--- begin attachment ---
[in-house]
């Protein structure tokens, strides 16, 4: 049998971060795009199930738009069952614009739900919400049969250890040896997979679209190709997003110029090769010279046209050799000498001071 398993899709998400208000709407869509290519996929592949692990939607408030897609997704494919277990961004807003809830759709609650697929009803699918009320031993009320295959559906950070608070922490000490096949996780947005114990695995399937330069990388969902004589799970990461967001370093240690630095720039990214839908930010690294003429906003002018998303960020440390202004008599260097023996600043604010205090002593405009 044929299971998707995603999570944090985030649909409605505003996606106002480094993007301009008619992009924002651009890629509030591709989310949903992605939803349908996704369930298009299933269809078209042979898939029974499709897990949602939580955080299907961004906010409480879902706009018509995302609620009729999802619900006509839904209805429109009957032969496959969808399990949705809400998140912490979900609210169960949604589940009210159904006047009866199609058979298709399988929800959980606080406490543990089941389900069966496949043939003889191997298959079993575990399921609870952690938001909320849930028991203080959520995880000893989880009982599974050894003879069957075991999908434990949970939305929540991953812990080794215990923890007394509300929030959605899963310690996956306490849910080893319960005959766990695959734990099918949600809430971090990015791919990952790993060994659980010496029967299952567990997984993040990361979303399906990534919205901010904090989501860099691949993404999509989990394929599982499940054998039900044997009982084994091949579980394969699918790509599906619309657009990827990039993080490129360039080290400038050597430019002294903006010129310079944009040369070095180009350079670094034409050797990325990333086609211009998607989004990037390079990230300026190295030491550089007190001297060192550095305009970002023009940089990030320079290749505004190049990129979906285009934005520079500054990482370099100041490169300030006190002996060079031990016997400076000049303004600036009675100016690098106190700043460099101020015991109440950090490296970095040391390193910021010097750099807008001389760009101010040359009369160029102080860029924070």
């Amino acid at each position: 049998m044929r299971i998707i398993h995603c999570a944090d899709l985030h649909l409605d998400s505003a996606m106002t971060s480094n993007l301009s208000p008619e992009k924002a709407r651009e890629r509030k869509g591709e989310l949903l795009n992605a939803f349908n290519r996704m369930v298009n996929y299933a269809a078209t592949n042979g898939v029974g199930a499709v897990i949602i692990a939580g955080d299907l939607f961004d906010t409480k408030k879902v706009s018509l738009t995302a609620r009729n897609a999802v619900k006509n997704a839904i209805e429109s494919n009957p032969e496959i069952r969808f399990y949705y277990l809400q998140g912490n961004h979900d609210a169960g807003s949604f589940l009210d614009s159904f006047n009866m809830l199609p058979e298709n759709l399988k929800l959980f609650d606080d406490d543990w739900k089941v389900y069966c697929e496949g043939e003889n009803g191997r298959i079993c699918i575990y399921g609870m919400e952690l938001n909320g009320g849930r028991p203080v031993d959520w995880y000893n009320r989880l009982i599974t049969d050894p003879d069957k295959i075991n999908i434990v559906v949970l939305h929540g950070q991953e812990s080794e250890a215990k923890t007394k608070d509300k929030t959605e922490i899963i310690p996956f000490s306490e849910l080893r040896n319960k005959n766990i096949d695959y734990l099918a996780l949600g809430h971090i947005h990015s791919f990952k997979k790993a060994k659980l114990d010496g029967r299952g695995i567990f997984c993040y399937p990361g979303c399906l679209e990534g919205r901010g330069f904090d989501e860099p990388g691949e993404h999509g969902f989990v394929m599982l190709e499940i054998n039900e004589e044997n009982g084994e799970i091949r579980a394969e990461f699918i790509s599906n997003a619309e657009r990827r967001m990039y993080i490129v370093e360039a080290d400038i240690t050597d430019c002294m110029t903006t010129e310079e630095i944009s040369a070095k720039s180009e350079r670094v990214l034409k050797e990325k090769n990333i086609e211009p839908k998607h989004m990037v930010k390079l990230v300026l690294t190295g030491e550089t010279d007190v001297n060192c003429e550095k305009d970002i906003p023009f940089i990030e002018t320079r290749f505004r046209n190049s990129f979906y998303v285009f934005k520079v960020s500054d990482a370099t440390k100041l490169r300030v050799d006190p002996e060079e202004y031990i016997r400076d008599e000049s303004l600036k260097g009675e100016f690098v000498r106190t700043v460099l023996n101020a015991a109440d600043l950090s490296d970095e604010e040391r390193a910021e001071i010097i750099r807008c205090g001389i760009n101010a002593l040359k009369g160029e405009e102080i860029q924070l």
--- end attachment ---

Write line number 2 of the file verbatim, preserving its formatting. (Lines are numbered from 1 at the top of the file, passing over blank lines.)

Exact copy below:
């Protein structure tokens, strides 16, 4: 049998971060795009199930738009069952614009739900919400049969250890040896997979679209190709997003110029090769010279046209050799000498001071 398993899709998400208000709407869509290519996929592949692990939607408030897609997704494919277990961004807003809830759709609650697929009803699918009320031993009320295959559906950070608070922490000490096949996780947005114990695995399937330069990388969902004589799970990461967001370093240690630095720039990214839908930010690294003429906003002018998303960020440390202004008599260097023996600043604010205090002593405009 044929299971998707995603999570944090985030649909409605505003996606106002480094993007301009008619992009924002651009890629509030591709989310949903992605939803349908996704369930298009299933269809078209042979898939029974499709897990949602939580955080299907961004906010409480879902706009018509995302609620009729999802619900006509839904209805429109009957032969496959969808399990949705809400998140912490979900609210169960949604589940009210159904006047009866199609058979298709399988929800959980606080406490543990089941389900069966496949043939003889191997298959079993575990399921609870952690938001909320849930028991203080959520995880000893989880009982599974050894003879069957075991999908434990949970939305929540991953812990080794215990923890007394509300929030959605899963310690996956306490849910080893319960005959766990695959734990099918949600809430971090990015791919990952790993060994659980010496029967299952567990997984993040990361979303399906990534919205901010904090989501860099691949993404999509989990394929599982499940054998039900044997009982084994091949579980394969699918790509599906619309657009990827990039993080490129360039080290400038050597430019002294903006010129310079944009040369070095180009350079670094034409050797990325990333086609211009998607989004990037390079990230300026190295030491550089007190001297060192550095305009970002023009940089990030320079290749505004190049990129979906285009934005520079500054990482370099100041490169300030006190002996060079031990016997400076000049303004600036009675100016690098106190700043460099101020015991109440950090490296970095040391390193910021010097750099807008001389760009101010040359009369160029102080860029924070």